Disembarking on a private Caribbean island in the same week as its billionaire owner is jetting off into space feels faintly surreal. Is he avoiding me? Have I done something to upset him?
Necker without Richard Branson, who bought the island in 1978, is like Ant without Dec, Morecambe without Wise. It is more than his home, his secret hideaway — it is where he has stamped his entire personality. Brilliant and bonkers and often both at once.
This little slice of luxury in the British Virgin Islands (BVI) has had a torrid time of late. In 2011, the main house was destroyed by fire and then in 2017, Necker was battered by Hurricane Irma, the most ferocious in memory. Then along came coronavirus.
With so many setbacks, so much damaged infrastructure to repair, Branson has had to invest tens of millions in his beloved Necker. It remains his headquarters on Planet Earth and he has his own home on the island.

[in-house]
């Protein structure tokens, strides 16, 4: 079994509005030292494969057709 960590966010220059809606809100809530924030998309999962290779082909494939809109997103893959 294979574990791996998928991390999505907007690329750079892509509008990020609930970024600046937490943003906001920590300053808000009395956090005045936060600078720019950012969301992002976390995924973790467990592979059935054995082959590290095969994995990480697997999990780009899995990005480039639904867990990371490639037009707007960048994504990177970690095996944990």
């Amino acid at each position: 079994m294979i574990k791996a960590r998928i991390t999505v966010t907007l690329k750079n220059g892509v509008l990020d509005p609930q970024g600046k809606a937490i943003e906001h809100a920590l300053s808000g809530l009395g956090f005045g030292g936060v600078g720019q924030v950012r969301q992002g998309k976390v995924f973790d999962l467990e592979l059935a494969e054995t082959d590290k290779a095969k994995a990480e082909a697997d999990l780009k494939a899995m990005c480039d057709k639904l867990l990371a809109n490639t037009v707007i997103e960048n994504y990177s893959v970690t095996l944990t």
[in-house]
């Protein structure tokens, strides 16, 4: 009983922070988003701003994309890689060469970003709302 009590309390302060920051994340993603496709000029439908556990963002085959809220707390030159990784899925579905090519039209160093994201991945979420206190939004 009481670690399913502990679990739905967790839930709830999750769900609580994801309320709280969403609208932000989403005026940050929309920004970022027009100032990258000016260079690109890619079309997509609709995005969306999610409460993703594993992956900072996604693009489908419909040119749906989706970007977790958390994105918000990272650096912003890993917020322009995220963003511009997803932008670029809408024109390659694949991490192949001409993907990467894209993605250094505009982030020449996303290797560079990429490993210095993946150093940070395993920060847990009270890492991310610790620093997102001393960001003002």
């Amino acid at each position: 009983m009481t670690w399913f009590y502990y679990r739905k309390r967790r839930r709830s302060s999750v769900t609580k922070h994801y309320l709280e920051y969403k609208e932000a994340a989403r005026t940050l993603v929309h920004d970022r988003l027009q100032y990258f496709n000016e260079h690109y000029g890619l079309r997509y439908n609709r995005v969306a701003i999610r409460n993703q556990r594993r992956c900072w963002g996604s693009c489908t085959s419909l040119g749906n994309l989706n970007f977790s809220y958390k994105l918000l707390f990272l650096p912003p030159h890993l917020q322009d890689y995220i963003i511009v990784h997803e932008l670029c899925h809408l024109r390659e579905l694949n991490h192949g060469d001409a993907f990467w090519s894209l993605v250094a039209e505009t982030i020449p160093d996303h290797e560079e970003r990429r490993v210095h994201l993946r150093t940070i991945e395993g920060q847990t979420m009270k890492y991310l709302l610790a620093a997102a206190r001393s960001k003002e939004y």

But he is also keen to attract more paying guests — which is why I've been invited to sample its pleasures before its relaunch as a private island resort. Not a taxing assignment.
The 74-acre island can accommodate up to 40 guests in a handful of high-end properties, done in Balinese style, with plunge pools, 360-degree views, complimentary champagne et al.
Only those with cash to splash need apply. To book the island for the exclusive use of you and your family will set you back £75,000 a night. But in selected weeks of the year, targeted at families celebrating special occasions with their friends, the island functions as a hotel, with room rates starting at just over £3,500 a night.